The San Rafael Desert – a premier destination
Every year for Valentine’s Day I give my hubby a weekend trip. This year he chose Green River and the San Rafael Desert with prehistoric and historic quests in mind.
Those goals came from the book Hiking, Biking, and Exploring Canyonlands National Park and Vicinity, by Mike Kelsey.
Because of storm predictions, we left a few days early and, for our first quest, turned onto a dirt road north of Moab, heading toward Courthouse Rock and Courthouse Springs.
After a bumpy ride we found the ruins of the Halfway Stage Station where, in the late 1800s, travelers and freighters stopped on the eight-hour journey between Thompson and Moab to care for their horses and sometimes purchase food and lodging for themselves.
The station, made popular by Sally Thompson’s cooking, looked small, considering it functioned as a restaurant, store, and motel, but it served as an important stop for humans and animals alike.
According to Kelsey, it closed in 1903, and a new station opened near what is now Highway 191.
After exploring the area, we followed the road back to the highway and on to Green River where we checked into our motel and then stopped at Love’s for gas and lunch.
While there, we saw a friend from Blanding who asked, “Are you on your way home or heading north?”
“No, we’re staying in Green River.”
She laughed. “Seriously?”
Her husband, who had been buying their lunch at Arby’s, joined us. “Are you going north or heading home?”
This time we laughed. “No, we’re staying here.”
Although Green River isn’t a premier destination for some San Juan folks, we drove into the desert on the Green River Road.
After about five miles, we could see the Crystal Geyser erupting on the east side of the river.
The geyser, which is an unusual carbon dioxide well, erupts every eight or 22 hours for about a hundred minutes a day, but it was not our destination.
After turning onto a side road, we pulled up on the edge of a hill littered with sofas, broken glass, car parts, and shotgun shells.
Strangely, it was the shortest route to the rock art panels on the Green River’s Butterfly Bend. Ted and Oggie started down the steep slope first.
“We have to go down here?” I hesitated at the top.
I followed but soon switched to a seated position, my usual way of negotiating troublesome hills, but this time my tried-and-true method failed because of the glass.
Suddenly, the quest didn’t seem as important as saving my pants and skin, so I stood up and called, “I’ll wait for you in the Jeep.”
Ted turned around, and he and Oggie scrambled back up the debris. “We’ll find another way,” he said when they reached me.
He headed north to a hill covered with shale and composite rocks – still slippery, but easier to navigate than the landfill.
After we descended several levels, we hiked to the Green River in search of the petroglyph panels.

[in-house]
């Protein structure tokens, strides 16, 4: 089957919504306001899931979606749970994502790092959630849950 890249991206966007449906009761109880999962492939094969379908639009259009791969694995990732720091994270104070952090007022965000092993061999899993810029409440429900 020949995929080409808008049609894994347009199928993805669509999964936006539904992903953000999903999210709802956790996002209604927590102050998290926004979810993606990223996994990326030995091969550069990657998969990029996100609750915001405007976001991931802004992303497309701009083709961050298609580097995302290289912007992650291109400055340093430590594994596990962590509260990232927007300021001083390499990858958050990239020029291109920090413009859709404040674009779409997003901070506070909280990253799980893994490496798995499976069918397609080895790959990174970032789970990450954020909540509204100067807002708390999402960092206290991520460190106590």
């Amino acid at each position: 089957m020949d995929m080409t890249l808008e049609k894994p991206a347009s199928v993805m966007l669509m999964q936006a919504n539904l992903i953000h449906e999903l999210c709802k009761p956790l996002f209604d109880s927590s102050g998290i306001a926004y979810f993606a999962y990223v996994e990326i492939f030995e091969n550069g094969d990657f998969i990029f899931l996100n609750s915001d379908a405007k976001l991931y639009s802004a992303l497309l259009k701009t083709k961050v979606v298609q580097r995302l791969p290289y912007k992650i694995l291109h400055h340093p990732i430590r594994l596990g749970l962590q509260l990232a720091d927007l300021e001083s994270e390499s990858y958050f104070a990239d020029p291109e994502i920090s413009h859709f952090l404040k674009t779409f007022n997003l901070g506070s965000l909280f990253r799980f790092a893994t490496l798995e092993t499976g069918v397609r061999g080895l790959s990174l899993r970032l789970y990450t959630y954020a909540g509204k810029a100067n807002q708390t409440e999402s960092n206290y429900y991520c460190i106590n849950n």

About a thousand years ago, the Fremont people lived in the Green River Basin area, leaving tantalizing evidence of their lifestyle in the form of petroglyphs, pictographs, pottery, and pithouses.
We poked around the cliffs by the river, but when we didn’t find the panels, we climbed up a level to an area of tumbled boulders, finally spotting the glyphs on the stones.
Photographing as he went, Ted clambered up the rocks until he reached the top of the plateau. Oggie followed, but I stayed below, so when Ted started back toward the Jeep, he called for me to head around the mesa.
Ravens played in the air currents overhead as I followed a four-wheel track through a deep wash, the sand sparkling in the sun. I enjoyed the feeling of my boots pushing into the earth and my arms swinging in rhythm with my feet.
Unbidden, the sheer joy of moving triggered a memory of my tiny great-grandmother, Zora Bradbury, whose hands twisted completely sideways from rheumatoid arthritis.
Then, an image of my great-aunt Ella rose in my mind as she stood up from her wheelchair and balanced against the stove to cook prune gravy, one of the Czech dishes she loved.
As the memories continued unraveling, I heard my grandmother tell me she’d give anything to walk the way I did, and I could again sense my mom’s frustration at not being able to get out of bed without help.
After 20 minutes, a whistle echoed from the top of the mesa, and I could see Ted and Oggie waiting for me.
Oddly, as I climbed to meet them, I could hear an ethereal melody and wondered if the women in my family were communicating from another realm.
“I thought I was hearing celestial music,” I panted as I reached the top.
Ted, who was chilling on a boulder, had his phone out playing, “Meditation from Thais.” He grinned, pocketed the phone, and asked if I needed to rest. When I said no, we started the trek back to the Jeep.
What had begun as a quest to see the evidence left by other cultures had turned into a journey to honor the courageous women who had gone before me.
All of them ended in wheelchairs, so as I reached out and caught my hubby’s hand, I walked for them in a desert they had never seen in a silence so profound I could hear the ravens’ wings above me.